When you're in a romantic mood, nothing is more natural than the desire to communicate those feelings. In fact, the word romance translates from Latin to the action verb "to write." Thousands of years of great works of art, literature and music have been inspired by this yearning to express inner romantic feelings. There are endless ways to communicate your feelings, such as writing cute love notes, passionate sonnets and silly little love songs. Besides writing, you can also use a tender touch, a shared joke, or their favorite meal to communicate romantic thoughts to your sweetie.

Heighten romance by creating anticipation with a hint of mystery. Ask your loved one to set aside the evening for a romantic surprise. Doing this the "when" is established and preserved as your time, and the "what" serves as the anticipated mystery. Dawn, an author, enjoys creating romantic surprises for her husband, Jim. "I work at home, so I have all afternoon to plan. I call him at work and drop hints, like bring home a bottle of your favorite wine tonight and don't be late. The anticipation of what I'm planning drives him wild, and I know he'll be home on time."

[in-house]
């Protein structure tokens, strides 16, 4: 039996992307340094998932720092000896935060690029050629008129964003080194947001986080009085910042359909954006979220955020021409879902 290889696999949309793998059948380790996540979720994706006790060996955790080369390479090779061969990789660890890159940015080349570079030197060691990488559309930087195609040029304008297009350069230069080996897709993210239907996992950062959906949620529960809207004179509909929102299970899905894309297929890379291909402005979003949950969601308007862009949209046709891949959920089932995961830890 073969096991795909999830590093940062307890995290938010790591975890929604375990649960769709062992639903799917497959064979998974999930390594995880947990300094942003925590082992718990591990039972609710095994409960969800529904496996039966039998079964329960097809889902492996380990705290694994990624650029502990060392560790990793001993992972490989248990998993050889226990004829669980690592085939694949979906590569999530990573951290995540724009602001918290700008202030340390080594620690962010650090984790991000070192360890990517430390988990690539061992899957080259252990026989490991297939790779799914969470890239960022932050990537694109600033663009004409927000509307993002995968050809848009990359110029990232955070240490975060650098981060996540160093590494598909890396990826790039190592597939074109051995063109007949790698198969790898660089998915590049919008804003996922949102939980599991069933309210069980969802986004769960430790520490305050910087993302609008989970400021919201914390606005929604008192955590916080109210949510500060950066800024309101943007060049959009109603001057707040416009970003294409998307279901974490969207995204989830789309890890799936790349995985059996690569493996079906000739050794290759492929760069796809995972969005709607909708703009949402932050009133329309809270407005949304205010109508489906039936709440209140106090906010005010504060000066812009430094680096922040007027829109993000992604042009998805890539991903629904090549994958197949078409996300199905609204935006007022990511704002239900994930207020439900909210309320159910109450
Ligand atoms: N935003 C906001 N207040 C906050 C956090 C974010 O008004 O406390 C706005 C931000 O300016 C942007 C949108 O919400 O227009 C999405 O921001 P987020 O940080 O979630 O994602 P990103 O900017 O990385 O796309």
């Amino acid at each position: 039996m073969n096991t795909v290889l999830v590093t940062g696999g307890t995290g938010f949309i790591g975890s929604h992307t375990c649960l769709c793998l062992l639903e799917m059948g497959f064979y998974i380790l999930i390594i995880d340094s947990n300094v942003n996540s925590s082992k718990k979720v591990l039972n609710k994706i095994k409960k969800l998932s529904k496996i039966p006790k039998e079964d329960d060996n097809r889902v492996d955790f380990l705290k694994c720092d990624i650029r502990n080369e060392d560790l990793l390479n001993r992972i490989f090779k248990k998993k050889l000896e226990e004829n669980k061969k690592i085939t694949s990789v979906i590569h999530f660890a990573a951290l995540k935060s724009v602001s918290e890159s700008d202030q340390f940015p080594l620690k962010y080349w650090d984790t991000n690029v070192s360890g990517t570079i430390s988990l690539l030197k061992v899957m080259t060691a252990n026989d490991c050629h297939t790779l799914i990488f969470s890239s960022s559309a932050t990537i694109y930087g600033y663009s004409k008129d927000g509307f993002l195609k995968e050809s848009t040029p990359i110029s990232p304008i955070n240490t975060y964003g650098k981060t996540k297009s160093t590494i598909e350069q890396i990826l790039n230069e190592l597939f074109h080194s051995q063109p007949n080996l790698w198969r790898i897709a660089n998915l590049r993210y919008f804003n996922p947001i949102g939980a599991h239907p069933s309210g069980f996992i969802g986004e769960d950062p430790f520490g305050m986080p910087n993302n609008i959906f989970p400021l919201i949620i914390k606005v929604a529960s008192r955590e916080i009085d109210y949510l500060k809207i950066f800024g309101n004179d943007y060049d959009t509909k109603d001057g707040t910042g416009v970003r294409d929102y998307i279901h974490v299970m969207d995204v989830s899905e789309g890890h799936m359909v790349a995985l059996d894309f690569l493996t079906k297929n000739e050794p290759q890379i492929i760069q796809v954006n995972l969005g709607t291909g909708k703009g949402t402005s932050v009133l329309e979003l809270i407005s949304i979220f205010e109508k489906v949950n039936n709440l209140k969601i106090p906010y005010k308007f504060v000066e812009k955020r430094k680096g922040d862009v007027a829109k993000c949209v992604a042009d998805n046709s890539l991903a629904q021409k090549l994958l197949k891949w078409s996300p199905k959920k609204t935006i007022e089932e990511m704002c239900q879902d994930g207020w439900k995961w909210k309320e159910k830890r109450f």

Softness encourages romance

When setting the stage for romance in your home, use soft colors, soft lighting, soft fabrics, and soft music. Softness in your home will in turn encourage soft whispers, soft caresses and soft glances. The soft glow of candlelight or flickering firelight turns an ordinary room into a romantic retreat. Treat your sense of touch with thick rugs, fluffy comforters on the bed and silky lingerie in soft colors.